The Cayman Island adventure starts with my last day at work in Boston. It’s nine months to the day since I started and it’s surreal walking through the fourth floor to my desk. I pass row after row of cubicles, cramped desks, hearing the clacking of keys, muted conversations about trial balances and client proposals. I glance at the coworkers I never met, read their faces and their name placards one last time. Today is my final day at the Boston office. I’m on the brink of big changes in my life and except for Gloria who sits next to me (who kindly pronounced that I was dead to her because we were leaving for tropical climes), no one I pass even knows what’s about to happen.
Life goes on even without you in it.
You’d think that maybe the office would stop and take note of the moment with you, but the accounting machine moves on without you. There are deadlines to meet.
What I’m more surprised with is how indifferent I am too.
I think back to the last time I went through this process. Two years ago I interned in this same office, and at the time I was a little torn up about leaving to go back to school. Work in the Big 4 firm had felt like home for a while. People I had met were friendly and I was genuinely going to miss them. This time however, things were different. I never really connected with anyone new, and for the most part I felt ignored and completely, and totally replaceable.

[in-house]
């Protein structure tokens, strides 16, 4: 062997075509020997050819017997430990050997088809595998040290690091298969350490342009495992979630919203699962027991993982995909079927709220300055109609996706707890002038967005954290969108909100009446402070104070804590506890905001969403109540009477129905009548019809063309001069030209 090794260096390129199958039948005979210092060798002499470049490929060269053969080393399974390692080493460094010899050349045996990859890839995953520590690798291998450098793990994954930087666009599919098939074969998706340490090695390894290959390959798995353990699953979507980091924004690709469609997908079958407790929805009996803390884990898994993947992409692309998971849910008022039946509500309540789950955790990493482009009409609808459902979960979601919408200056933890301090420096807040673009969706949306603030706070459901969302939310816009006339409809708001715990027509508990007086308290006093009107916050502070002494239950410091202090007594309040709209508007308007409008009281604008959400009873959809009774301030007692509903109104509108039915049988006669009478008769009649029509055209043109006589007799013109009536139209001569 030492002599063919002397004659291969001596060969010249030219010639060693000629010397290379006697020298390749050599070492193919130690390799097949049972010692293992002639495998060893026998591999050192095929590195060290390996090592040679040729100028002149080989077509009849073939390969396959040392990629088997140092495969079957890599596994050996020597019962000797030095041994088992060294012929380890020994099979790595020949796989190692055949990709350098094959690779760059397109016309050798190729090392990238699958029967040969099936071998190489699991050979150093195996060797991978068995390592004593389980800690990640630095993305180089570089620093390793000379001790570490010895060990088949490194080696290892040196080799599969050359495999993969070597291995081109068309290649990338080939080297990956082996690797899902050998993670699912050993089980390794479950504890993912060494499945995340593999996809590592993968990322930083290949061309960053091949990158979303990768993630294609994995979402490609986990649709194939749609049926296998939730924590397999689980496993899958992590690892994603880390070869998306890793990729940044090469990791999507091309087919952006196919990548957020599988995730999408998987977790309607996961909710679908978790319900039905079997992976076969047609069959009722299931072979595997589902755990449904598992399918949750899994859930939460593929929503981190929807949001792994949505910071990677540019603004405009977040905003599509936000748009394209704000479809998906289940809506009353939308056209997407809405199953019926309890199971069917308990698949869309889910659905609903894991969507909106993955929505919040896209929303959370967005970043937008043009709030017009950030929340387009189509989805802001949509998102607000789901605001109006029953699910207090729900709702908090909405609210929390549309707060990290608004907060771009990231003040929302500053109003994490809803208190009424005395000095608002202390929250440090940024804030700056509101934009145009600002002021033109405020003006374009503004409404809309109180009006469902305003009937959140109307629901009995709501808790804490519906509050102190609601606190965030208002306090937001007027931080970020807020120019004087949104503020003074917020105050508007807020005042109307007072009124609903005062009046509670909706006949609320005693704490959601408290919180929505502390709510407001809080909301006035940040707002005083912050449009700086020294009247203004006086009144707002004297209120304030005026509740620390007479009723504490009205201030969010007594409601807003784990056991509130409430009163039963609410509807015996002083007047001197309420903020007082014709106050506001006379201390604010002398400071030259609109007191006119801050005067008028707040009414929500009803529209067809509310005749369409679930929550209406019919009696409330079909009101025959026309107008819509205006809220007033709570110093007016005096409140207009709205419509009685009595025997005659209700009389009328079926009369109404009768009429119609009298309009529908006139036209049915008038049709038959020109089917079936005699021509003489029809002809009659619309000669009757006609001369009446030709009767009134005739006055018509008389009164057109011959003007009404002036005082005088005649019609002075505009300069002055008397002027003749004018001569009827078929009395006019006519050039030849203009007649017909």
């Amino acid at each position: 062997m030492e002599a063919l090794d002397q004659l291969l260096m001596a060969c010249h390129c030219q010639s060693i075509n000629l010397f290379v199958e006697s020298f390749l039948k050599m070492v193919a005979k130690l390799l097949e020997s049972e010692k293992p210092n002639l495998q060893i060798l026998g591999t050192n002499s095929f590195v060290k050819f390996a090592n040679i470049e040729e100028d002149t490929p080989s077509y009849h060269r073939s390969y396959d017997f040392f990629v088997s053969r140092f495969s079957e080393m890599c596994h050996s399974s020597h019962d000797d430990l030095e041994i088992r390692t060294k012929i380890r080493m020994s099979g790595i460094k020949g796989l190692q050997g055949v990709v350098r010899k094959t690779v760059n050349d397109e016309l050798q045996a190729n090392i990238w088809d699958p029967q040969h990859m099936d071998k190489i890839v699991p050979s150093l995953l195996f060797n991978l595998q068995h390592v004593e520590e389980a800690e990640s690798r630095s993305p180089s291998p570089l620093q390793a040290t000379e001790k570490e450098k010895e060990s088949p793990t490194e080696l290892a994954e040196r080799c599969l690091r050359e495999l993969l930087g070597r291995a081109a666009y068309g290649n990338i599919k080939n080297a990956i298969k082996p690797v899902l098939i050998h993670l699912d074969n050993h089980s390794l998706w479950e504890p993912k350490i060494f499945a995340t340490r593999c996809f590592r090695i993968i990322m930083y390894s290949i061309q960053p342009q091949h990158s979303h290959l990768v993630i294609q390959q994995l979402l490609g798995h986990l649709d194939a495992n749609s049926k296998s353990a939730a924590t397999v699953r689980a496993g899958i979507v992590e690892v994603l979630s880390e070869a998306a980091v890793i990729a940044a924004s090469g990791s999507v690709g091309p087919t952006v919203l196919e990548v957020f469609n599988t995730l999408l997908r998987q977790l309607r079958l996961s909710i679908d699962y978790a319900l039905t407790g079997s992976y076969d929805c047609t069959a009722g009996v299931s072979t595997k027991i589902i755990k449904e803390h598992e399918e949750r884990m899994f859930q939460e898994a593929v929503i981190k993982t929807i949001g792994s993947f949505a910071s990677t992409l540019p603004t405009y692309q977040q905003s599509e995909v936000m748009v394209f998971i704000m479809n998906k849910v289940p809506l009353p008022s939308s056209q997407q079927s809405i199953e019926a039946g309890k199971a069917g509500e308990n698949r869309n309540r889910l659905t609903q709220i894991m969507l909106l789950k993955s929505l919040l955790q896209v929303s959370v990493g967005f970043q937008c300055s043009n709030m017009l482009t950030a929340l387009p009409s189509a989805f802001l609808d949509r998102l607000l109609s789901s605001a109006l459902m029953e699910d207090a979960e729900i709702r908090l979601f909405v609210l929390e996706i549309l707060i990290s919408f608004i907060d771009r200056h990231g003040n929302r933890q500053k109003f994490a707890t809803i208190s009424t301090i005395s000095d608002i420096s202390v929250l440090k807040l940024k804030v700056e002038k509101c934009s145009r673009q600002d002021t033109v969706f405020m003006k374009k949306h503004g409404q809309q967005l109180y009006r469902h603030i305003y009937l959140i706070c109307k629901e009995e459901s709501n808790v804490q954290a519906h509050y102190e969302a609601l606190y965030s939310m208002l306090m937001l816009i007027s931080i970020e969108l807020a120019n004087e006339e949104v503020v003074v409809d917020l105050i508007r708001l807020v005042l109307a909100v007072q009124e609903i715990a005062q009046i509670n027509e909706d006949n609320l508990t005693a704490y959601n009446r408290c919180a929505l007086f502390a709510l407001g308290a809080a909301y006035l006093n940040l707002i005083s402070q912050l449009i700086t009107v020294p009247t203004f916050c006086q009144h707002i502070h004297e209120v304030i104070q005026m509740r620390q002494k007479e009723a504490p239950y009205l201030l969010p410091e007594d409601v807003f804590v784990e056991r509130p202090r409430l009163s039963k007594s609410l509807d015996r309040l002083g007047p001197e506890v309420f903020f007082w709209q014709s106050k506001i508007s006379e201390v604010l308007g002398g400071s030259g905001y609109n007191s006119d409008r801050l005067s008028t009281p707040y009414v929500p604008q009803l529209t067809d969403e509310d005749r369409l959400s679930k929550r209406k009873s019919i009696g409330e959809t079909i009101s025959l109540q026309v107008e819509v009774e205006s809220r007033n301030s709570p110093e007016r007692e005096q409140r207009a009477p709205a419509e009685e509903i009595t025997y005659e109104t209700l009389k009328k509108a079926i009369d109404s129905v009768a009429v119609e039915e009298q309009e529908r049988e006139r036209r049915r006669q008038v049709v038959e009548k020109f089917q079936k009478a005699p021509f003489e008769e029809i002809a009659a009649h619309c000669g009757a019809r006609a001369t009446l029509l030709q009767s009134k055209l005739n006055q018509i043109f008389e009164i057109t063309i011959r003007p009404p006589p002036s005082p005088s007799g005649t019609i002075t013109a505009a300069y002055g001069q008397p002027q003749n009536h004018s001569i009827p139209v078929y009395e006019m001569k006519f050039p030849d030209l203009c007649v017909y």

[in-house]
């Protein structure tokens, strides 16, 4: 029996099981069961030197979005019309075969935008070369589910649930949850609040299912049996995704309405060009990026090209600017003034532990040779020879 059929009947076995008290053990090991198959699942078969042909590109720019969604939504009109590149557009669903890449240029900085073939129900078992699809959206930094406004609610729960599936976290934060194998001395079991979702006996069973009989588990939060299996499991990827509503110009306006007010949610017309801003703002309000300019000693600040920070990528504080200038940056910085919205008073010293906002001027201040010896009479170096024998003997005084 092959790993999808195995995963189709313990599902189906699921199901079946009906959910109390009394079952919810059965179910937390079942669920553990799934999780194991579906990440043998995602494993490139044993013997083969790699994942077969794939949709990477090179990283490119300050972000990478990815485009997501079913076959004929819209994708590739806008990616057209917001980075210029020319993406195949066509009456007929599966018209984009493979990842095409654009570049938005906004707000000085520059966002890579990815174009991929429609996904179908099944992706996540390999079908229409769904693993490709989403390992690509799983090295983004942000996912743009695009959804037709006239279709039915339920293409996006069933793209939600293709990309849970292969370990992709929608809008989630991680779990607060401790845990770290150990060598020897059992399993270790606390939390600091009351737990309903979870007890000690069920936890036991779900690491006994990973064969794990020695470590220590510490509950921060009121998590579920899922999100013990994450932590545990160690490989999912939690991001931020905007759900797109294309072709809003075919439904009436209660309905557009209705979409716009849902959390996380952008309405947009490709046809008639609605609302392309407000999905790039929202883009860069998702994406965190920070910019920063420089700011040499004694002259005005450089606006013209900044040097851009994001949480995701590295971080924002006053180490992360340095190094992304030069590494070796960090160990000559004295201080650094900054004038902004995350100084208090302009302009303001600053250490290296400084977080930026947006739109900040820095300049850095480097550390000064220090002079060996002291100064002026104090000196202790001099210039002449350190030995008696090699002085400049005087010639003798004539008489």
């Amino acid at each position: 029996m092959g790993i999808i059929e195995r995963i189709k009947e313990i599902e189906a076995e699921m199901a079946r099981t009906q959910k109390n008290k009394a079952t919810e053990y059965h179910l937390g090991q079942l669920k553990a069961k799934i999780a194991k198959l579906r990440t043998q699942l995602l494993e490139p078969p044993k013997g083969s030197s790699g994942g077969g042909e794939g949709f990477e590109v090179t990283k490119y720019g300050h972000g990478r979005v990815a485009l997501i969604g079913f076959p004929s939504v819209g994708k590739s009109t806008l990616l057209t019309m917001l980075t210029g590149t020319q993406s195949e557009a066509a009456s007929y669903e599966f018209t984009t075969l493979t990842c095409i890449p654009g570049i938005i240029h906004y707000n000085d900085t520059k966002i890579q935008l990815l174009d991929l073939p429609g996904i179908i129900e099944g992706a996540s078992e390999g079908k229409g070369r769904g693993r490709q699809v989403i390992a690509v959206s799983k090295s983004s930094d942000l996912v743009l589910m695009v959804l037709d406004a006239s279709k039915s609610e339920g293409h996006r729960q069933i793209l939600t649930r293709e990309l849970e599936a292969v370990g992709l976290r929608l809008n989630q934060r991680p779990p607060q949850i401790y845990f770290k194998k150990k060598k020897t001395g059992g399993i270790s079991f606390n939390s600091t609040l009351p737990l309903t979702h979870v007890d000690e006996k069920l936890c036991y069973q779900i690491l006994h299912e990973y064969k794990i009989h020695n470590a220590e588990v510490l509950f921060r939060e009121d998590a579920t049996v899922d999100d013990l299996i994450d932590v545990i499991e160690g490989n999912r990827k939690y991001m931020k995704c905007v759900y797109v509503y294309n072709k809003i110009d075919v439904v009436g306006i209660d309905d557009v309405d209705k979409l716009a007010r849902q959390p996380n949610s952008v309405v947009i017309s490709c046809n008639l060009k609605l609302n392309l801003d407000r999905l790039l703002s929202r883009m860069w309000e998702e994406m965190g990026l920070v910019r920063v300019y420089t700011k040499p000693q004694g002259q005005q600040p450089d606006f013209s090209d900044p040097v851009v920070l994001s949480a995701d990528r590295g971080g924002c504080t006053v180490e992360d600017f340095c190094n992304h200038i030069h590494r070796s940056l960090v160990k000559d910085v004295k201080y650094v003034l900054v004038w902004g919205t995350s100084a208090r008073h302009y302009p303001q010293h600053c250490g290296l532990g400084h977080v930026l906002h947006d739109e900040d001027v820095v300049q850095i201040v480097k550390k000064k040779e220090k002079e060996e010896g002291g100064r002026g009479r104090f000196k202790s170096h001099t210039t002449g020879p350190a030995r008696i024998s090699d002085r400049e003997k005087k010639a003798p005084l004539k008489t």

As I go through the motions of returning my laptop, meeting with my office mentor, and turning in my badge, I keep expecting strong emotions to hit me. Maybe as I’m walking out the door I’ll feel something, I think. When the moment comes and I step outside, I’m still unfeeling. Not knowing what else to do, I pull out my phone and take a selfie in front of the building to commemorate the occasion. I’m forcing a memory, creating a synthetic emotion as I’m trying hard to get the blue and white KPMG letters in the frame without getting a double chin as well.
Maybe that’s the thing about life—we have all these expectations for these grand moments, like we’re supposed to feel something deep and profound, a sort of magical transformation and awe. But so many times the moment comes and goes and half the time you’re left thinking, “That was it? Did I miss something?”
Shortly after Natalie and I got married, I was meeting with the wedding photographer to pick up our photos and he asked me if I felt different. When I sheepishly replied, “No not really,” he smiled. He said he kept thinking that he was going to be a changed man after his wedding, that his fiancée would suddenly become WIFE (in bold print no less) and he would feel different.
“Nothing changed,” he said. “I was still me. On paper my girlfriend had become my wife, but she was still the same woman I fell in love with. We were the same as we were before.”
Don’t get me wrong: there are definitely moments in life that live up to the hype, but sometimes the big moment comes and goes and there isn’t even an emotional ping on your radar. Instead it’s the everyday awesome that sinks in, like a rainy day on the ocean that feels more emotionally significant than your last day at work.